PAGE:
Look Up

 

Main Activities Poetry (reading and pronunciation), speaking about social media, vocabulary (words with more than one meaning)

Suitable for Pre-Advanced (B2.2) teens and adults

TEACHER’S NOTES  (Click here for a pdf of the Teacher’s Notes.)

STEP 1

Write the word poem on the board. Ask your students, in small groups, to define it.

STEP 2

Write up their suggestions around the word. Hopefully someone will have mentioned rhyme and metre, both features of more “traditional” or “older” poetry.

STEP 3

Display or hand out copies of this verse from Jonathan Swift. Ask students to decide how it should be read and then ask for some performances.

STEP 4

If students need some help, explain that there are four beats/stresses per line which should fall on the syllables in blue shown here. Point out the rhyming pattern of AA, BB i.e. the first line rhymes with the second, and the third line rhymes with the fourth.

STEP 5

Tell students that they’re going to work with another poem which has the same metre and rhyming pattern. If you have a larger class, divide them into nine groups and make them responsible for a verse each. If your class is smaller, three groups responsible for three verses each. However, all students should have all nine verses even though they may be working on one (or three) at the moment. Give out the poem.

STEP 6

Tell them that their task is to fill in the missing words so that the poem follows the AABB rhyming pattern. They can try to guess the missing word, but the most important thing is to find a word that rhymes even if it doesn’t make sense! Write up their suggestions, one for each gap.

STEP 7

Now tell them to focus again on their section of the poem. They should underline or highlight the four beats in each line and practise reading it – one line per person for a group of four, for example. They can use their mobiles or a dictionary for any problems with meaning or pronunciation.

STEP 8

Get the class to read out the poem in order (verse A to I) and then have a vote on which verse was best in two different categories – the best words in the gaps and the one that was read the best.

STEP 9

Ask them to agree on what the message of the poem is and then show them the video.

Tell them that they have to watch without taking notes. They’ll hear their verses at the end and they should listen out for the missing words. (You can find the whole poem here.)

STEP 10

Ask them to compare his delivery of the lines to their own. Better? Just different?

STEP 11

Now tell them that you’re going to ask them for their reactions. Display these questions and discuss them, either as a whole group or in smaller groups, who then feed back to the class.

STEP 12

In the next class, tell students that they’re going to revisit some of the vocabulary from Look Up, but they’re going to look at second meanings or different collocations. Display these questions for students to discuss.

 

 

 


Crab Invasion

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In our third post this month, eggs get another mention, a word cloud makes another appearance, and there’s a focus on words with multiple meanings. This time we use footage from the BBC documentary series Wild Caribbean. In the clip we see a cast of crabs (or a consortium of crabs, according to some sources) travel from land to sea to lay their eggs. And this week there’s no boiling, scrambling, poaching, frying or chocolate eggs to make starving students faint with hunger during classes at lunch or dinner time.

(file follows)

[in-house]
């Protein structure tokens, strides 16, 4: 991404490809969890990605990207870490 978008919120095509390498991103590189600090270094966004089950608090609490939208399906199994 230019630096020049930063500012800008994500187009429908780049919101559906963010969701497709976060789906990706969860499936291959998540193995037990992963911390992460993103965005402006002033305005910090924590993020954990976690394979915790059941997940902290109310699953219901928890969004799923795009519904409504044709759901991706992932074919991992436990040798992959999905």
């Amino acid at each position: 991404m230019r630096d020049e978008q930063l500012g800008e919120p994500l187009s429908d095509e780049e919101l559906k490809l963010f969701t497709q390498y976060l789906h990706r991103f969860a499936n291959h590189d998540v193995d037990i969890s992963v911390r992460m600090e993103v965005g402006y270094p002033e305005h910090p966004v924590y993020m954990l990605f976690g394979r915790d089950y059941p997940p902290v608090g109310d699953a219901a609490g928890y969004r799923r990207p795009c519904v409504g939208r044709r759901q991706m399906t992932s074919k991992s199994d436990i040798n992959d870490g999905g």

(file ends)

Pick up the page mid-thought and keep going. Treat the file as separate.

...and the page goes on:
Click here for the Teacher’s Notes.

 


Frozen Planet

This activity is based on Frozen Planet, the BBC/Discovery series which charts life at the furthest reaches of the globe. It’s so full of jaw-dropping visuals you’ll be hard pressed to pick out just one clip. We ended up choosing a world first – this is apparently the first ever complete filming of killer whales “wave washing” a seal.
The activities for this clip are a collaborative memory task before and while viewing. After viewing, pronunciation practice with the script to work on chunking, rhythm and stress. If you can get hold of the DVD, students can try to sound like David Attenborough, and if you’re using the American version on YouTube, Alec Baldwin is the model to copy.

Click here for the Teacher’s Notes


The Tea Song

For our second tea-themed post this month, we have another break-up, but this time all is well as there’s a cuppa at hand for the spurned lover. It’s a catchy song from a very funny ad that was filmed in just one take. Watch out for the zombie ending…

Click here for the Teacher’s Notes.


Suckablood

On dark stormy nights, the Suckablood comes……….Just in time for Halloween, this lesson is based on a wonderfully atmospheric Gothic fairy tale about a girl whose habit of sucking her thumb angers her stepmother so much that she summons a monster to come for her. In class, our students’ challenge is to copy the creepy narrator’s telling of the tale as a poem.

Click here for the Teacher’s Notes.

You can see more by Bloody Cuts here.


Hong Kong Honey

 HK

In this lesson students watch a beautifully-filmed video about Hong Kong’s first urban beekeeper. The accompanying activities include a CAE-style multiple choice cloze, work on pronunciation, and discussion about food provenance. Click here for the Teacher’s Notes.

You can find out more about Hong Kong Honey here.


Storytelling at TESOL Spain 2013

Had a great time in Sevilla this weekend and all credit to the organisers of TESOL Spain for a fantastic conference.  And special thanks to all the people who came to my talk, both this weekend and in Madrid last month. You know who you are! This is a slightly shorter version but it includes all the main points and is my first experiment with PresentMe so comments welcome…

https://present.me/embed/53450-storytelling-presentme-version


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